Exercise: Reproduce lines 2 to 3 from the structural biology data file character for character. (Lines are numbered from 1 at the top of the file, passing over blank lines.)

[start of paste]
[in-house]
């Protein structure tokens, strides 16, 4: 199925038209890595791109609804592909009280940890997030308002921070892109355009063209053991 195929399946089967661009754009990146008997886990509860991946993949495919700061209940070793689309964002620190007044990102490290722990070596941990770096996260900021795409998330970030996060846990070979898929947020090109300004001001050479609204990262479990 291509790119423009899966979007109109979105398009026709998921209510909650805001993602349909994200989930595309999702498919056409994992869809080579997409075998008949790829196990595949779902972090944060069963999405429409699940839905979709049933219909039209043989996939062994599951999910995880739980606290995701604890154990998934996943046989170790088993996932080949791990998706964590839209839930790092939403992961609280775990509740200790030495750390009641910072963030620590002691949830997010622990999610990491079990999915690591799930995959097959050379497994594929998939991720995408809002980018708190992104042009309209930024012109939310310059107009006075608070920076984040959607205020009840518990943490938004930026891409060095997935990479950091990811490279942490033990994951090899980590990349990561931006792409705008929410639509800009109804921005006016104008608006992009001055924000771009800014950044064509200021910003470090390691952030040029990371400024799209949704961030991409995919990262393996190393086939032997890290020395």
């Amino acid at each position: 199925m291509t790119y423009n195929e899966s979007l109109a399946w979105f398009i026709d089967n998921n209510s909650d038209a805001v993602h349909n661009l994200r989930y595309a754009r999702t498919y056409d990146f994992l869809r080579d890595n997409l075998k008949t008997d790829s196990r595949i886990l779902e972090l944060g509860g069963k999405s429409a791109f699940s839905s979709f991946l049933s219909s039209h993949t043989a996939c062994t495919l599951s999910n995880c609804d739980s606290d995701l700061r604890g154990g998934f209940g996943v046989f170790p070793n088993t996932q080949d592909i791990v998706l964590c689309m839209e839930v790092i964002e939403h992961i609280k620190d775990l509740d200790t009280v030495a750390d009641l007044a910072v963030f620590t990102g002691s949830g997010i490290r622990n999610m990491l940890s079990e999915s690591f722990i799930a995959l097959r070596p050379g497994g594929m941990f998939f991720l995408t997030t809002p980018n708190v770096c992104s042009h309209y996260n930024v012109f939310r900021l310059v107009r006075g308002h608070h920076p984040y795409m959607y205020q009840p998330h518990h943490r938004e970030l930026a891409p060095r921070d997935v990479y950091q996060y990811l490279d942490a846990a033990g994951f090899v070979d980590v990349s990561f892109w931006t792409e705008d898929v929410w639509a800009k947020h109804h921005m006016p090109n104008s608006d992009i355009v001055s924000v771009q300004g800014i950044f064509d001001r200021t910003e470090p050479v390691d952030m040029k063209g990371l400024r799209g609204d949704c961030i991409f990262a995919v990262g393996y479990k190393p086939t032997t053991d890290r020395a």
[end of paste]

């Protein structure tokens, strides 16, 4: 199925038209890595791109609804592909009280940890997030308002921070892109355009063209053991 195929399946089967661009754009990146008997886990509860991946993949495919700061209940070793689309964002620190007044990102490290722990070596941990770096996260900021795409998330970030996060846990070979898929947020090109300004001001050479609204990262479990 291509790119423009899966979007109109979105398009026709998921209510909650805001993602349909994200989930595309999702498919056409994992869809080579997409075998008949790829196990595949779902972090944060069963999405429409699940839905979709049933219909039209043989996939062994599951999910995880739980606290995701604890154990998934996943046989170790088993996932080949791990998706964590839209839930790092939403992961609280775990509740200790030495750390009641910072963030620590002691949830997010622990999610990491079990999915690591799930995959097959050379497994594929998939991720995408809002980018708190992104042009309209930024012109939310310059107009006075608070920076984040959607205020009840518990943490938004930026891409060095997935990479950091990811490279942490033990994951090899980590990349990561931006792409705008929410639509800009109804921005006016104008608006992009001055924000771009800014950044064509200021910003470090390691952030040029990371400024799209949704961030991409995919990262393996190393086939032997890290020395």
């Amino acid at each position: 199925m291509t790119y423009n195929e899966s979007l109109a399946w979105f398009i026709d089967n998921n209510s909650d038209a805001v993602h349909n661009l994200r989930y595309a754009r999702t498919y056409d990146f994992l869809r080579d890595n997409l075998k008949t008997d790829s196990r595949i886990l779902e972090l944060g509860g069963k999405s429409a791109f699940s839905s979709f991946l049933s219909s039209h993949t043989a996939c062994t495919l599951s999910n995880c609804d739980s606290d995701l700061r604890g154990g998934f209940g996943v046989f170790p070793n088993t996932q080949d592909i791990v998706l964590c689309m839209e839930v790092i964002e939403h992961i609280k620190d775990l509740d200790t009280v030495a750390d009641l007044a910072v963030f620590t990102g002691s949830g997010i490290r622990n999610m990491l940890s079990e999915s690591f722990i799930a995959l097959r070596p050379g497994g594929m941990f998939f991720l995408t997030t809002p980018n708190v770096c992104s042009h309209y996260n930024v012109f939310r900021l310059v107009r006075g308002h608070h920076p984040y795409m959607y205020q009840p998330h518990h943490r938004e970030l930026a891409p060095r921070d997935v990479y950091q996060y990811l490279d942490a846990a033990g994951f090899v070979d980590v990349s990561f892109w931006t792409e705008d898929v929410w639509a800009k947020h109804h921005m006016p090109n104008s608006d992009i355009v001055s924000v771009q300004g800014i950044f064509d001001r200021t910003e470090p050479v390691d952030m040029k063209g990371l400024r799209g609204d949704c961030i991409f990262a995919v990262g393996y479990k190393p086939t032997t053991d890290r020395a």